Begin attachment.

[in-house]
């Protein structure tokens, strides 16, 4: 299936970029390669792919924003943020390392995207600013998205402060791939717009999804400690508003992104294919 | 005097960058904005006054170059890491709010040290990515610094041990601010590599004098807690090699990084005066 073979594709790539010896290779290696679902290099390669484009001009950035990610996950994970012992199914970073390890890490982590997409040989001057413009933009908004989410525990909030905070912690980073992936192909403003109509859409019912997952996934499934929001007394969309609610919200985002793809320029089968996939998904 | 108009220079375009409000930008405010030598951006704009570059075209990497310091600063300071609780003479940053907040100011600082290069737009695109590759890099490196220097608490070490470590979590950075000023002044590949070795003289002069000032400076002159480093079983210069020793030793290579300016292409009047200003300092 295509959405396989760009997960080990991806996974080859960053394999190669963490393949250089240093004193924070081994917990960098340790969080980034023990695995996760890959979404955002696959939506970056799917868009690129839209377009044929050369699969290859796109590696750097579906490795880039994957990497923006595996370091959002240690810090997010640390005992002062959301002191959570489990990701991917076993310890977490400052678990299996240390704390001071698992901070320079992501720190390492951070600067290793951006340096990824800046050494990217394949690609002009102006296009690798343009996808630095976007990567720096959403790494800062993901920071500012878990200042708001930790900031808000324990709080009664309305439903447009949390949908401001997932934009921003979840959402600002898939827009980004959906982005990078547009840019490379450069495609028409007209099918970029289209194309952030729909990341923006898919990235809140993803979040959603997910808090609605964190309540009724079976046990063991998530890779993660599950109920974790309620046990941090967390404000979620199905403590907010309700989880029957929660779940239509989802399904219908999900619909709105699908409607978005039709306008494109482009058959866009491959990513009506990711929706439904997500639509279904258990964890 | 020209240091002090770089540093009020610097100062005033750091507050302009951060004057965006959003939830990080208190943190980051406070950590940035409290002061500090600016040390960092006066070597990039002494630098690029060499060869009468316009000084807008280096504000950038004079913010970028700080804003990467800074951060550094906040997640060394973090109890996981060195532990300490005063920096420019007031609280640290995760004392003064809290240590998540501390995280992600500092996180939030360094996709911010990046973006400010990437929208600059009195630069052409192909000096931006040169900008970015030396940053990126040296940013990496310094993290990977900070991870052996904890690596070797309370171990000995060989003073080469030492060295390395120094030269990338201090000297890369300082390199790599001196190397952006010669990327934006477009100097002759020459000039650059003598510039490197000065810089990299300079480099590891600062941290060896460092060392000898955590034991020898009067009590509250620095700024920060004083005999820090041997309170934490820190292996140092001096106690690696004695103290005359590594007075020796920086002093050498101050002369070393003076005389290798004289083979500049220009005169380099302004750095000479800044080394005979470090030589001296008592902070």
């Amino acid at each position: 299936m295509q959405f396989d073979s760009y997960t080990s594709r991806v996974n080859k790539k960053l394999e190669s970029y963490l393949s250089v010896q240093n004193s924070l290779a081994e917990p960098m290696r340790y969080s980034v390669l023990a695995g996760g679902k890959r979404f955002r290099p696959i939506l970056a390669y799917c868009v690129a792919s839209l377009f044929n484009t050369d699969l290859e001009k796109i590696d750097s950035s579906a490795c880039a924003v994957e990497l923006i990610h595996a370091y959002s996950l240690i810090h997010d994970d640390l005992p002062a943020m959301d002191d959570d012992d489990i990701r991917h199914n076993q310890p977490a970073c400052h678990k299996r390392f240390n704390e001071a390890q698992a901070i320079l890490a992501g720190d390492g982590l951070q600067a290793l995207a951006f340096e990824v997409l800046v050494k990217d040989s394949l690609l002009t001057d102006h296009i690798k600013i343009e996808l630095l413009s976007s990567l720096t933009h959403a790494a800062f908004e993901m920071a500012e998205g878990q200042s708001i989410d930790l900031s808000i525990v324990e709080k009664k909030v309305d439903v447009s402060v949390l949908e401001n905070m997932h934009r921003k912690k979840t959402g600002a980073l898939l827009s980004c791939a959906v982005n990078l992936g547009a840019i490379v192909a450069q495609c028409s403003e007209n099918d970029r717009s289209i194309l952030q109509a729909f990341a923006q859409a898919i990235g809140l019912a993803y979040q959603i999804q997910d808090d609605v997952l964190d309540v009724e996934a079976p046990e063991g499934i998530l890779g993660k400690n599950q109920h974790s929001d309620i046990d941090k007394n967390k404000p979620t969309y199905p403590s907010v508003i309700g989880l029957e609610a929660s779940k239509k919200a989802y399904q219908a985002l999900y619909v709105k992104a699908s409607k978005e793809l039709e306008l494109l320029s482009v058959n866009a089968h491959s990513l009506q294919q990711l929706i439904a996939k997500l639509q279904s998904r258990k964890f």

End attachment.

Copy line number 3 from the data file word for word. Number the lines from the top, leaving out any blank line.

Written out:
């Amino acid at each position: 299936m295509q959405f396989d073979s760009y997960t080990s594709r991806v996974n080859k790539k960053l394999e190669s970029y963490l393949s250089v010896q240093n004193s924070l290779a081994e917990p960098m290696r340790y969080s980034v390669l023990a695995g996760g679902k890959r979404f955002r290099p696959i939506l970056a390669y799917c868009v690129a792919s839209l377009f044929n484009t050369d699969l290859e001009k796109i590696d750097s950035s579906a490795c880039a924003v994957e990497l923006i990610h595996a370091y959002s996950l240690i810090h997010d994970d640390l005992p002062a943020m959301d002191d959570d012992d489990i990701r991917h199914n076993q310890p977490a970073c400052h678990k299996r390392f240390n704390e001071a390890q698992a901070i320079l890490a992501g720190d390492g982590l951070q600067a290793l995207a951006f340096e990824v997409l800046v050494k990217d040989s394949l690609l002009t001057d102006h296009i690798k600013i343009e996808l630095l413009s976007s990567l720096t933009h959403a790494a800062f908004e993901m920071a500012e998205g878990q200042s708001i989410d930790l900031s808000i525990v324990e709080k009664k909030v309305d439903v447009s402060v949390l949908e401001n905070m997932h934009r921003k912690k979840t959402g600002a980073l898939l827009s980004c791939a959906v982005n990078l992936g547009a840019i490379v192909a450069q495609c028409s403003e007209n099918d970029r717009s289209i194309l952030q109509a729909f990341a923006q859409a898919i990235g809140l019912a993803y979040q959603i999804q997910d808090d609605v997952l964190d309540v009724e996934a079976p046990e063991g499934i998530l890779g993660k400690n599950q109920h974790s929001d309620i046990d941090k007394n967390k404000p979620t969309y199905p403590s907010v508003i309700g989880l029957e609610a929660s779940k239509k919200a989802y399904q219908a985002l999900y619909v709105k992104a699908s409607k978005e793809l039709e306008l494109l320029s482009v058959n866009a089968h491959s990513l009506q294919q990711l929706i439904a996939k997500l639509q279904s998904r258990k964890f």